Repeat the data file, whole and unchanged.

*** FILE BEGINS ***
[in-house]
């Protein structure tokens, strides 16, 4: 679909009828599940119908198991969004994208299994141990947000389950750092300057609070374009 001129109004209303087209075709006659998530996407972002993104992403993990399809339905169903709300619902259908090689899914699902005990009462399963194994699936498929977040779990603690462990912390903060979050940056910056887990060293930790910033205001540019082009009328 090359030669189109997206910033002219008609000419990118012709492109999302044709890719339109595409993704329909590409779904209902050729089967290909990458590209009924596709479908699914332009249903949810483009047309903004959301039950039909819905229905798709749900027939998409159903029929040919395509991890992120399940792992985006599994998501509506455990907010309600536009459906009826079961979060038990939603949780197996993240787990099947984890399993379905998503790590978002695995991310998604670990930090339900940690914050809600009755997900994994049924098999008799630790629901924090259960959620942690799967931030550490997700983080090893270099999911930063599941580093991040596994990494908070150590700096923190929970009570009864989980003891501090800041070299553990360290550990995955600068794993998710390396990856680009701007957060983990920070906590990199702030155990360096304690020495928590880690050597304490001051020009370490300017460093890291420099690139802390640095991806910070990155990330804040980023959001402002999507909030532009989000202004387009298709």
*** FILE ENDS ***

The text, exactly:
[in-house]
């Protein structure tokens, strides 16, 4: 679909009828599940119908198991969004994208299994141990947000389950750092300057609070374009 001129109004209303087209075709006659998530996407972002993104992403993990399809339905169903709300619902259908090689899914699902005990009462399963194994699936498929977040779990603690462990912390903060979050940056910056887990060293930790910033205001540019082009009328 090359030669189109997206910033002219008609000419990118012709492109999302044709890719339109595409993704329909590409779904209902050729089967290909990458590209009924596709479908699914332009249903949810483009047309903004959301039950039909819905229905798709749900027939998409159903029929040919395509991890992120399940792992985006599994998501509506455990907010309600536009459906009826079961979060038990939603949780197996993240787990099947984890399993379905998503790590978002695995991310998604670990930090339900940690914050809600009755997900994994049924098999008799630790629901924090259960959620942690799967931030550490997700983080090893270099999911930063599941580093991040596994990494908070150590700096923190929970009570009864989980003891501090800041070299553990360290550990995955600068794993998710390396990856680009701007957060983990920070906590990199702030155990360096304690020495928590880690050597304490001051020009370490300017460093890291420099690139802390640095991806910070990155990330804040980023959001402002999507909030532009989000202004387009298709």